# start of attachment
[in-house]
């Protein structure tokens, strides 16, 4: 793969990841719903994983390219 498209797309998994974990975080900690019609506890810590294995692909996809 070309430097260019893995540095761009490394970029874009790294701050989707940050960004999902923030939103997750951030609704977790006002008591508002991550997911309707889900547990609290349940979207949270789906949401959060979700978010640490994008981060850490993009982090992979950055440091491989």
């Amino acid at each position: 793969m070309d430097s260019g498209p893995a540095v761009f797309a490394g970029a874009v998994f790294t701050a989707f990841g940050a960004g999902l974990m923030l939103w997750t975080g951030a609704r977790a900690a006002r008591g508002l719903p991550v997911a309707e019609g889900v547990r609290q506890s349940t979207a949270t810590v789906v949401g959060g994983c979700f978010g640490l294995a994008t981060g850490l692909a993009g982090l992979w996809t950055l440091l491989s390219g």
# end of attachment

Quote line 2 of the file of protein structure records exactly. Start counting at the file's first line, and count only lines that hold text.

């Protein structure tokens, strides 16, 4: 793969990841719903994983390219 498209797309998994974990975080900690019609506890810590294995692909996809 070309430097260019893995540095761009490394970029874009790294701050989707940050960004999902923030939103997750951030609704977790006002008591508002991550997911309707889900547990609290349940979207949270789906949401959060979700978010640490994008981060850490993009982090992979950055440091491989």